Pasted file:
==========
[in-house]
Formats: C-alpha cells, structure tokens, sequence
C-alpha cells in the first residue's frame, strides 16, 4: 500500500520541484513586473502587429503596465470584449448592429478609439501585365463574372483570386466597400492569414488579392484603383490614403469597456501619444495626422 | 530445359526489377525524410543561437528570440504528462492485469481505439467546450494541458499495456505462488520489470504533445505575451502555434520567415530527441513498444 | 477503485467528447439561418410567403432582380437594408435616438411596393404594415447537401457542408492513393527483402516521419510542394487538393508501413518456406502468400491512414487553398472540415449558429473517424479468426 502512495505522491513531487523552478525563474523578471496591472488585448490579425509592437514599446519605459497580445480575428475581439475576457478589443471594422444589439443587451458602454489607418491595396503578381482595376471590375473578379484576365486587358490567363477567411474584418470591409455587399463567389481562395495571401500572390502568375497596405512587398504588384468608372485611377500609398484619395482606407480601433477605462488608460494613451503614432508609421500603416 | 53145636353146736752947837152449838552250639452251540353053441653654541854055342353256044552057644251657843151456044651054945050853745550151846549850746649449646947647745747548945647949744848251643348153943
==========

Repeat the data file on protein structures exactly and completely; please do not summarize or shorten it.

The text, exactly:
[in-house]
Formats: C-alpha cells, structure tokens, sequence
C-alpha cells in the first residue's frame, strides 16, 4: 500500500520541484513586473502587429503596465470584449448592429478609439501585365463574372483570386466597400492569414488579392484603383490614403469597456501619444495626422 | 530445359526489377525524410543561437528570440504528462492485469481505439467546450494541458499495456505462488520489470504533445505575451502555434520567415530527441513498444 | 477503485467528447439561418410567403432582380437594408435616438411596393404594415447537401457542408492513393527483402516521419510542394487538393508501413518456406502468400491512414487553398472540415449558429473517424479468426 502512495505522491513531487523552478525563474523578471496591472488585448490579425509592437514599446519605459497580445480575428475581439475576457478589443471594422444589439443587451458602454489607418491595396503578381482595376471590375473578379484576365486587358490567363477567411474584418470591409455587399463567389481562395495571401500572390502568375497596405512587398504588384468608372485611377500609398484619395482606407480601433477605462488608460494613451503614432508609421500603416 | 53145636353146736752947837152449838552250639452251540353053441653654541854055342353256044552057644251657843151456044651054945050853745550151846549850746649449646947647745747548945647949744848251643348153943